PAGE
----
George And Amal Clooney Will Send 3,000 Syrian Children To School To Become Future Leaders

“They have been victims of geography and circumstance, but that doesn’t mean there isn’t hope."


This week, The Clooney Foundation For Justice (CFJ) announced a plan to enable seven public schools in Lebanon to open their doors to Syrian refugees.

The foundation, which was started by international human rights lawyer Amal Clooney and her husband George Clooney, says the project will get 3,000 kids going to school. In concert with their partners at UNICEF, the pair plan to provide them with transportation to and from school along with all the necessary supplies to attend. 

More than one million Syrian refugees are currently in Lebanon, and 200,000 of those refugees are children that aren't going to school.

"Many Syrian refugee children are sent out to work for as little as 2 dollars per day with no hope of learning to read and write," CFJ says on their website. "Many public schools in Lebanon have opened their doors to Syrian refugees, but more need to do so. CFJ is proud to help make this happen."

On their website, the CJF describes the kids missing out on school as a potentially "lost generation" that could become "a huge security threat in the region and beyond." In order to tackle the issue, CJF is partnering not just with UNICEF, but with Google, Hewlett Packard and a host of private donors to fund the schools. 

Along with the transportation and school supplies, they are also hoping to "pilot state-of-the-art technology tools geared toward advancing learning outcomes," according to the CJF website. The foundation did not immediately respond to a request to comment.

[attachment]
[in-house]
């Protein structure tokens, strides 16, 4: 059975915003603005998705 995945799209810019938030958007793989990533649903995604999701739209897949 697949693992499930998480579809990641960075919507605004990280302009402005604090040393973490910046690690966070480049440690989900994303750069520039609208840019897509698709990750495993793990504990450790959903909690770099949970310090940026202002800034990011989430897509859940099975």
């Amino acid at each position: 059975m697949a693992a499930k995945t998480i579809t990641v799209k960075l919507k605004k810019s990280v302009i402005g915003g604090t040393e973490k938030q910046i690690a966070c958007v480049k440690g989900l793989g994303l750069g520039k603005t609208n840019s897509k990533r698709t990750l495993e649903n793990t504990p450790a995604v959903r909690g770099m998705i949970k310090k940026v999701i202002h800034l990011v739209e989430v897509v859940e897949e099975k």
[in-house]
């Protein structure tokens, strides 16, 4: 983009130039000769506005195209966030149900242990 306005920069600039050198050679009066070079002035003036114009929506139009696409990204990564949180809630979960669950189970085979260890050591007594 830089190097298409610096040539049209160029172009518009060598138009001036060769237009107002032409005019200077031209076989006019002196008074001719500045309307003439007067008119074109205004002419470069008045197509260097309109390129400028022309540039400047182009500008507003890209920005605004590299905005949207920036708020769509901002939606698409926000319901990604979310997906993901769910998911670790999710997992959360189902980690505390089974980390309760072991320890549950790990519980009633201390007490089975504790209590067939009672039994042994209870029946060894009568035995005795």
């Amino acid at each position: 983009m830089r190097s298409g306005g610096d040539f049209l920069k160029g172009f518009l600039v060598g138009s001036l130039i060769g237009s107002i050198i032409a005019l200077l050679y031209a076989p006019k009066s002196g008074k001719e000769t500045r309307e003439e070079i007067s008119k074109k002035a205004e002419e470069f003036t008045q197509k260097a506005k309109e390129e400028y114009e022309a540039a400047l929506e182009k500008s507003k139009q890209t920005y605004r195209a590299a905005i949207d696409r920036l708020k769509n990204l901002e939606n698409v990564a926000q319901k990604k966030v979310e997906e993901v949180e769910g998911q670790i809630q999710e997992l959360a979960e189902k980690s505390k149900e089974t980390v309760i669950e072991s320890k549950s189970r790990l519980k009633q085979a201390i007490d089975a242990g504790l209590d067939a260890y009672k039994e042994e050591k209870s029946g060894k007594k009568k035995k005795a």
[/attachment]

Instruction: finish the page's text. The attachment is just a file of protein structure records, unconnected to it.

"How can children become the workers and leaders of their countries someday if they have not had the education and support they need to reach their full potential?" asked UNICEF Executive Director Anthony Lake. "By supporting the work of UNICEF and our partners to deliver education to every child affected by the conflict in Syria, the Clooney Foundation for Justice is not only investing in the futures of individual children, it is investing in the future of the entire region.  

UNICEF said the partnership secured $2.25 million, including $1 million technology grant from HP and a notable donation from Google. 

"They have been victims of geography and circumstance, but that doesn't mean there isn't hope," George and Amal said in a statement to The Associated Press. "Our goal with this initiative is to help provide Syrian refugee children with an education and put them on a path to be the future leaders their generation desperately needs."

Cover image via Shutterstock / magicinfoto.


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